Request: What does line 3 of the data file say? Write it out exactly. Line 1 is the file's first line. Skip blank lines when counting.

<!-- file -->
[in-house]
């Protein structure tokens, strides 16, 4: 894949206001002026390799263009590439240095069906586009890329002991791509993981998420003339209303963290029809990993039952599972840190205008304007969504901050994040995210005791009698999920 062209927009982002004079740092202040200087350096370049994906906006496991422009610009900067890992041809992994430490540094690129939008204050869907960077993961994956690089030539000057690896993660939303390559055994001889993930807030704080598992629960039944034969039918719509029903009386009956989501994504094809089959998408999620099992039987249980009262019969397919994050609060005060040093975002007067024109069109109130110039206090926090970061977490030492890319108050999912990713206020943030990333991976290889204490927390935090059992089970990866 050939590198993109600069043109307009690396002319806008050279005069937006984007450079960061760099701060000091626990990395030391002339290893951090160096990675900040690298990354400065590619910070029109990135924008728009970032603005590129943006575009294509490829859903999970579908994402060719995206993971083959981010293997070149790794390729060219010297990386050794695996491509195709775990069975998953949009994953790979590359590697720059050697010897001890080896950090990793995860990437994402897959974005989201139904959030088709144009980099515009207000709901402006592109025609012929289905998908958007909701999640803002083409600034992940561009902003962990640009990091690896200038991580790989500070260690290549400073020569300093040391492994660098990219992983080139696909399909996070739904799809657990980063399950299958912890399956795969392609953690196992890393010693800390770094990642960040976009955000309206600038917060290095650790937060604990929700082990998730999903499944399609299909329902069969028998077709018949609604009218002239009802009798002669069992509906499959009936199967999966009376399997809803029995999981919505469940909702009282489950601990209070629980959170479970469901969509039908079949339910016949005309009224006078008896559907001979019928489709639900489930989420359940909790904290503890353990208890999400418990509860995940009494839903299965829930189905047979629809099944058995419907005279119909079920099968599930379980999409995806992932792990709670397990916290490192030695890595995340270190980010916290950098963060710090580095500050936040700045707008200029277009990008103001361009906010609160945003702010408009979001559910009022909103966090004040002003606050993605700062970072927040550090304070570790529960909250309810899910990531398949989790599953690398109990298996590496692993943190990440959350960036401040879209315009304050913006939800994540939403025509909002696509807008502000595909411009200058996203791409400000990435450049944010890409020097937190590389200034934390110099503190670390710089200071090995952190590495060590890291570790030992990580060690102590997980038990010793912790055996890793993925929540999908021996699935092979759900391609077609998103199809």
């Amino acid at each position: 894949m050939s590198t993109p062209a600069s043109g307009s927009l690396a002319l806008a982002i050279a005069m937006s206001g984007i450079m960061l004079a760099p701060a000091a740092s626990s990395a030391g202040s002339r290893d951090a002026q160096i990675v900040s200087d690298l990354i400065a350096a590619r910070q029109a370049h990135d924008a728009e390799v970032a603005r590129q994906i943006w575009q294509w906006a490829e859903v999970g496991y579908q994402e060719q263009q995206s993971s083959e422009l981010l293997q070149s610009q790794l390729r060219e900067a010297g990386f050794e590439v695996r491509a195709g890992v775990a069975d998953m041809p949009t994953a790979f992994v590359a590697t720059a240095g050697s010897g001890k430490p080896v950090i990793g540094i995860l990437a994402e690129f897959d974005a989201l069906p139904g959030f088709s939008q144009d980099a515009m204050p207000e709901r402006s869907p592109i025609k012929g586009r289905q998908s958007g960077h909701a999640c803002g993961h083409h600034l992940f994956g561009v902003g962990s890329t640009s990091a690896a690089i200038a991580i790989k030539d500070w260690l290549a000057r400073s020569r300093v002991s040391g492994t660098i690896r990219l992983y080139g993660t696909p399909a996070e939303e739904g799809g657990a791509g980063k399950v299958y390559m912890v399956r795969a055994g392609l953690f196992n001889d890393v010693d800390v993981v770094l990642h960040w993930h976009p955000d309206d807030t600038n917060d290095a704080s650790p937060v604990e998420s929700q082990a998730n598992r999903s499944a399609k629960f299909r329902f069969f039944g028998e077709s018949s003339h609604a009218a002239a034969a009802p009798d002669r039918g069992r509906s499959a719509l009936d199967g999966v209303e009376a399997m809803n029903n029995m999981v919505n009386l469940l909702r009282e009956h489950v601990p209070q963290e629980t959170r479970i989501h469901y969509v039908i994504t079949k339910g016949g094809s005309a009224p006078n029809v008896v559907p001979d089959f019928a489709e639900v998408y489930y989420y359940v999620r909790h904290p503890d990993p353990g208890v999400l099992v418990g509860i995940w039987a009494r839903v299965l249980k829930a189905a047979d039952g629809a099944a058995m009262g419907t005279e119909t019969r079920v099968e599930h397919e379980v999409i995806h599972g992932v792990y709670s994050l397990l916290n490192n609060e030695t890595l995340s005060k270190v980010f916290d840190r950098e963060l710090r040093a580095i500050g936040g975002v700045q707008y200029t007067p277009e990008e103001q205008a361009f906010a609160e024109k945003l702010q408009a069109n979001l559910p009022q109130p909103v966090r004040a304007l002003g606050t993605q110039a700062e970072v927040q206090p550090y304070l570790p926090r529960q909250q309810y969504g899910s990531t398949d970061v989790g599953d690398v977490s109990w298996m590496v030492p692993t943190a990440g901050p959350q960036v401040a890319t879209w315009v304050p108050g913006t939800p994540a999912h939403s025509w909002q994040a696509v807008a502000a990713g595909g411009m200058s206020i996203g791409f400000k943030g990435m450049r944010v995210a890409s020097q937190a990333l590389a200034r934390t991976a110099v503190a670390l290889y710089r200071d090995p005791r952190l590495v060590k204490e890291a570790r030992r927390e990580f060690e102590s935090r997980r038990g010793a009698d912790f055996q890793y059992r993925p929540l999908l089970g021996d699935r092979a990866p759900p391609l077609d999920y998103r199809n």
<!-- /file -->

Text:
């Amino acid at each position: 894949m050939s590198t993109p062209a600069s043109g307009s927009l690396a002319l806008a982002i050279a005069m937006s206001g984007i450079m960061l004079a760099p701060a000091a740092s626990s990395a030391g202040s002339r290893d951090a002026q160096i990675v900040s200087d690298l990354i400065a350096a590619r910070q029109a370049h990135d924008a728009e390799v970032a603005r590129q994906i943006w575009q294509w906006a490829e859903v999970g496991y579908q994402e060719q263009q995206s993971s083959e422009l981010l293997q070149s610009q790794l390729r060219e900067a010297g990386f050794e590439v695996r491509a195709g890992v775990a069975d998953m041809p949009t994953a790979f992994v590359a590697t720059a240095g050697s010897g001890k430490p080896v950090i990793g540094i995860l990437a994402e690129f897959d974005a989201l069906p139904g959030f088709s939008q144009d980099a515009m204050p207000e709901r402006s869907p592109i025609k012929g586009r289905q998908s958007g960077h909701a999640c803002g993961h083409h600034l992940f994956g561009v902003g962990s890329t640009s990091a690896a690089i200038a991580i790989k030539d500070w260690l290549a000057r400073s020569r300093v002991s040391g492994t660098i690896r990219l992983y080139g993660t696909p399909a996070e939303e739904g799809g657990a791509g980063k399950v299958y390559m912890v399956r795969a055994g392609l953690f196992n001889d890393v010693d800390v993981v770094l990642h960040w993930h976009p955000d309206d807030t600038n917060d290095a704080s650790p937060v604990e998420s929700q082990a998730n598992r999903s499944a399609k629960f299909r329902f069969f039944g028998e077709s018949s003339h609604a009218a002239a034969a009802p009798d002669r039918g069992r509906s499959a719509l009936d199967g999966v209303e009376a399997m809803n029903n029995m999981v919505n009386l469940l909702r009282e009956h489950v601990p209070q963290e629980t959170r479970i989501h469901y969509v039908i994504t079949k339910g016949g094809s005309a009224p006078n029809v008896v559907p001979d089959f019928a489709e639900v998408y489930y989420y359940v999620r909790h904290p503890d990993p353990g208890v999400l099992v418990g509860i995940w039987a009494r839903v299965l249980k829930a189905a047979d039952g629809a099944a058995m009262g419907t005279e119909t019969r079920v099968e599930h397919e379980v999409i995806h599972g992932v792990y709670s994050l397990l916290n490192n609060e030695t890595l995340s005060k270190v980010f916290d840190r950098e963060l710090r040093a580095i500050g936040g975002v700045q707008y200029t007067p277009e990008e103001q205008a361009f906010a609160e024109k945003l702010q408009a069109n979001l559910p009022q109130p909103v966090r004040a304007l002003g606050t993605q110039a700062e970072v927040q206090p550090y304070l570790p926090r529960q909250q309810y969504g899910s990531t398949d970061v989790g599953d690398v977490s109990w298996m590496v030492p692993t943190a990440g901050p959350q960036v401040a890319t879209w315009v304050p108050g913006t939800p994540a999912h939403s025509w909002q994040a696509v807008a502000a990713g595909g411009m200058s206020i996203g791409f400000k943030g990435m450049r944010v995210a890409s020097q937190a990333l590389a200034r934390t991976a110099v503190a670390l290889y710089r200071d090995p005791r952190l590495v060590k204490e890291a570790r030992r927390e990580f060690e102590s935090r997980r038990g010793a009698d912790f055996q890793y059992r993925p929540l999908l089970g021996d699935r092979a990866p759900p391609l077609d999920y998103r199809n």